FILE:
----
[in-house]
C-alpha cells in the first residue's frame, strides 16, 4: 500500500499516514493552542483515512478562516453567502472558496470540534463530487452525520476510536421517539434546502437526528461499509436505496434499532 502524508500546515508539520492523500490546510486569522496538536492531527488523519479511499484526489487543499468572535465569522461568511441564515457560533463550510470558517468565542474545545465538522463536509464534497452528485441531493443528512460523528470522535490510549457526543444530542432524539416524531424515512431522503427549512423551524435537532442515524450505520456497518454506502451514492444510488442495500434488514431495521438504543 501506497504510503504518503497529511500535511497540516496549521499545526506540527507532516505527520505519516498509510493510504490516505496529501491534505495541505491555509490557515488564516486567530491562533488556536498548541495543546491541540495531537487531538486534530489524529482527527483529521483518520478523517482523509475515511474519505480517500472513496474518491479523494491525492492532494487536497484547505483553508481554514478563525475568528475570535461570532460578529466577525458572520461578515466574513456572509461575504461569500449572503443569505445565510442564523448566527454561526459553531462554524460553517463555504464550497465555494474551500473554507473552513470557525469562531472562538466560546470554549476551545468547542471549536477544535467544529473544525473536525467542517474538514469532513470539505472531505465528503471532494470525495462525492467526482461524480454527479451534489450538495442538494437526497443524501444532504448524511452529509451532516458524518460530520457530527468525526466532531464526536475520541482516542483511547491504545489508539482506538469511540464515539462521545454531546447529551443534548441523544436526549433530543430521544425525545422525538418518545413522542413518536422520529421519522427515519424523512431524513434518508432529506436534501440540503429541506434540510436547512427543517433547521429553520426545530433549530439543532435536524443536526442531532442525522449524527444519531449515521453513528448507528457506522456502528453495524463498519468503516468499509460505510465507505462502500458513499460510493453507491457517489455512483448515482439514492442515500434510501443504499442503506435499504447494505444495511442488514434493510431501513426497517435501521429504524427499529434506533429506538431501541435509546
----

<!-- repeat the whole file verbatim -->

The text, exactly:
[in-house]
C-alpha cells in the first residue's frame, strides 16, 4: 500500500499516514493552542483515512478562516453567502472558496470540534463530487452525520476510536421517539434546502437526528461499509436505496434499532 502524508500546515508539520492523500490546510486569522496538536492531527488523519479511499484526489487543499468572535465569522461568511441564515457560533463550510470558517468565542474545545465538522463536509464534497452528485441531493443528512460523528470522535490510549457526543444530542432524539416524531424515512431522503427549512423551524435537532442515524450505520456497518454506502451514492444510488442495500434488514431495521438504543 501506497504510503504518503497529511500535511497540516496549521499545526506540527507532516505527520505519516498509510493510504490516505496529501491534505495541505491555509490557515488564516486567530491562533488556536498548541495543546491541540495531537487531538486534530489524529482527527483529521483518520478523517482523509475515511474519505480517500472513496474518491479523494491525492492532494487536497484547505483553508481554514478563525475568528475570535461570532460578529466577525458572520461578515466574513456572509461575504461569500449572503443569505445565510442564523448566527454561526459553531462554524460553517463555504464550497465555494474551500473554507473552513470557525469562531472562538466560546470554549476551545468547542471549536477544535467544529473544525473536525467542517474538514469532513470539505472531505465528503471532494470525495462525492467526482461524480454527479451534489450538495442538494437526497443524501444532504448524511452529509451532516458524518460530520457530527468525526466532531464526536475520541482516542483511547491504545489508539482506538469511540464515539462521545454531546447529551443534548441523544436526549433530543430521544425525545422525538418518545413522542413518536422520529421519522427515519424523512431524513434518508432529506436534501440540503429541506434540510436547512427543517433547521429553520426545530433549530439543532435536524443536526442531532442525522449524527444519531449515521453513528448507528457506522456502528453495524463498519468503516468499509460505510465507505462502500458513499460510493453507491457517489455512483448515482439514492442515500434510501443504499442503506435499504447494505444495511442488514434493510431501513426497517435501521429504524427499529434506533429506538431501541435509546